||Audio distortion characteristics and noise suppression performance in audio line noise filters
＜Audio distortion＞*Basics of audio distortion
The audio distortion characteristics of common ferrite beads and the NFZ_SD audio line filter are shown in Figure 2.
While common ferrite beads exhibit high audio distortion, this does not occur in the NFZ_SD Series, which has impedance characteristics that do not change even when a large current is flowing. This makes it possible to achieve noise suppression while maintaining audio quality without a filter.
Figure 2 Audio characteristics (THD + N) of common ferrite beads and audio line filters
＜Benefits of noise suppression＞
In the case of home audio, the speakers output very high volumes compared to smart phones and other mobile devices, so a large current (signal) flows through the noise suppression components. The characteristics of noise suppression products that use ferrite materials change when a current is flowing, so caution is necessary when making a selection.
As an example, Figure 3 shows the changes in impedance characteristics of a noise suppression product when a current is flowing. The left side shows the characteristics of ferrite beads with a rated current of 5 A, while the right side shows the Murata NFZ_SD Series. The impedance characteristics of the NFZ_SD Series do not change even when a large current is flowing, so they are able to maintain noise suppression performance. Because the volume output from a speaker is not constant, it is necessary to select a filter with impedance characteristics that do not fluctuate for noise suppression.
In addition, because the noise occurring in a digital amplifier has a spectrum of up to several 100 MHz, suppression products with a high impedance in that band are effective.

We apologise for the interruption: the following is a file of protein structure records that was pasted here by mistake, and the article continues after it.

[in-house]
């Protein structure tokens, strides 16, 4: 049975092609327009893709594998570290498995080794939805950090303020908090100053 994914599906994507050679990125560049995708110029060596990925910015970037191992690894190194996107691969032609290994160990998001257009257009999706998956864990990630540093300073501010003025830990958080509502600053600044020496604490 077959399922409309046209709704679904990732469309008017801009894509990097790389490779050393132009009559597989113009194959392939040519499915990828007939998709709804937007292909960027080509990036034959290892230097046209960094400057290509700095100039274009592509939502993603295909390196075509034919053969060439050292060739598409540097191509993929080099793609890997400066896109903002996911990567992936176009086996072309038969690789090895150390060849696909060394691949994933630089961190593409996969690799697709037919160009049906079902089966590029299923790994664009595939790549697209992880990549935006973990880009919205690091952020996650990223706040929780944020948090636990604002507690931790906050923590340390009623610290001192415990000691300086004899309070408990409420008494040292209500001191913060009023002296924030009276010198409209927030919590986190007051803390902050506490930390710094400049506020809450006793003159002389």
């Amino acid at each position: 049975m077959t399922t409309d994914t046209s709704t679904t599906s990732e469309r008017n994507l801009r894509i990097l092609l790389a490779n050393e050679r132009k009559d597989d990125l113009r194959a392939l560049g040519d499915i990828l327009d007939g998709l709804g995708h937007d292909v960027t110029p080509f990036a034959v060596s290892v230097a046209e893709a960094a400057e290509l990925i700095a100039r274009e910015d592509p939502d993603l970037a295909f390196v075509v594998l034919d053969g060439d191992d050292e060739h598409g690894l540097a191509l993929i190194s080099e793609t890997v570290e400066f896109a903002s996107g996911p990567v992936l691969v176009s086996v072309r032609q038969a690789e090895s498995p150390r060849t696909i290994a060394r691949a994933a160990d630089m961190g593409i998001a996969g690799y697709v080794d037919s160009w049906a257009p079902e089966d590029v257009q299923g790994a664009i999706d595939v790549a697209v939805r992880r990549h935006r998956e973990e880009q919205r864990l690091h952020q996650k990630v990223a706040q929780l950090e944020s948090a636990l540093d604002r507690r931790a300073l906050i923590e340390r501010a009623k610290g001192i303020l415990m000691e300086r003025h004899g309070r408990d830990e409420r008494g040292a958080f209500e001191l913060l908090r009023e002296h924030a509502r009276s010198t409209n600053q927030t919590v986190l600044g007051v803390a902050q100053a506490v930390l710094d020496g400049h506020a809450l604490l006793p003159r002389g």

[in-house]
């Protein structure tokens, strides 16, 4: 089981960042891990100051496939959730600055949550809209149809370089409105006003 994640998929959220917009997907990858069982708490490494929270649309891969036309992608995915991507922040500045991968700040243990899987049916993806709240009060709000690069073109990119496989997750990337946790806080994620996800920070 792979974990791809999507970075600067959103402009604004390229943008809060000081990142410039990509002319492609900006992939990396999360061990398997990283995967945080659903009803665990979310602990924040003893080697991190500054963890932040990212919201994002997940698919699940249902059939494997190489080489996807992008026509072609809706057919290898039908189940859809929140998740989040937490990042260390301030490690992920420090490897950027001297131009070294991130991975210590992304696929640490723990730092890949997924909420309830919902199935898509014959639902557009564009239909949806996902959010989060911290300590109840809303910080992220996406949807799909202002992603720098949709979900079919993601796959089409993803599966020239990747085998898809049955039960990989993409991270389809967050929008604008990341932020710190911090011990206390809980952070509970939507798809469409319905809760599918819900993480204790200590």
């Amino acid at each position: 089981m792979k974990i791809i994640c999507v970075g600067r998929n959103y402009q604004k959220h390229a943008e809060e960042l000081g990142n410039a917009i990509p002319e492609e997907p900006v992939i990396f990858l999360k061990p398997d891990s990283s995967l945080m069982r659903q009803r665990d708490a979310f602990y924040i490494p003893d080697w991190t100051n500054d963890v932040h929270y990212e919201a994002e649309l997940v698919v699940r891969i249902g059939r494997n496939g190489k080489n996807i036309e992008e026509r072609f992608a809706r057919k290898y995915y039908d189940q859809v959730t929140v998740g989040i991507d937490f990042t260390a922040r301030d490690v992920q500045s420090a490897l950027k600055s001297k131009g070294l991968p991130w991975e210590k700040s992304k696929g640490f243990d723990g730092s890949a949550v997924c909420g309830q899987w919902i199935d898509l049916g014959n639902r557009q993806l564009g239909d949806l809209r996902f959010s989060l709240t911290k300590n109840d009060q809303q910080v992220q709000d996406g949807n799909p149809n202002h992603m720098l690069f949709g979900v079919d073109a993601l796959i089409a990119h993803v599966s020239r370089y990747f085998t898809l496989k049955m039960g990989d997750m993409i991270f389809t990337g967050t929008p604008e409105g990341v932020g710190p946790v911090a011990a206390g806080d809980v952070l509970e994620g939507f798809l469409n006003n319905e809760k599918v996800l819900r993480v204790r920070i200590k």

Figure 3 Frequency characteristics of common ferrite beads and audio line filters during DC superposition
As shown above, the NFZ_SD Series of products provide effective noise suppression while maintaining audio quality.
||Noise suppression examples
＜Suppression Example 1: Impact of the speaker cable length＞
In recent years, various types of speakers ranging from conventional large speakers to portable types are being sold.
The length of the speaker cable changes according to the size of the audio equipment, and the noise level also changes accordingly.
As an example, Figure 4(a) shows the radiation noise level measurement results when the length of the speaker cable is changed. As the length of the cable increases, the noise level radiating from the cable also increases, so noise suppression is essential to clear noise regulations.
Figure 4(b) shows the results after applying noise suppression. Noise regulations can be cleared by using the NFZ_SD audio line filter in the speaker line.
Figure 4 Block diagram of smart phone audio circuits
＜Suppression example 2: Comparison with common ferrite beads＞
Figure 5 shows the results of measuring radiation noise when noise suppression is implemented in the Class D amplifier of a home audio device.
The Murata NFZ_SD audio line filter and common ferrite beads were used as suppression components.
While the NFZ_SD audio line filter exhibits significant noise suppression effects even when a large current is flowing, the noise suppression of common ferrite beads is insufficient when the current value is large (2.4 A), which results in noise radiation that exceeds the standard value.
This is due to the superposition characteristics of the component. The NFZ_SD Series is able to maintain effective noise suppression even when a large current is flowing, so it can be said to be effective for radiation noise suppression in the audio lines of home audio equipment.
Figure 5 Radiation noise measurement results for a Class D amplifier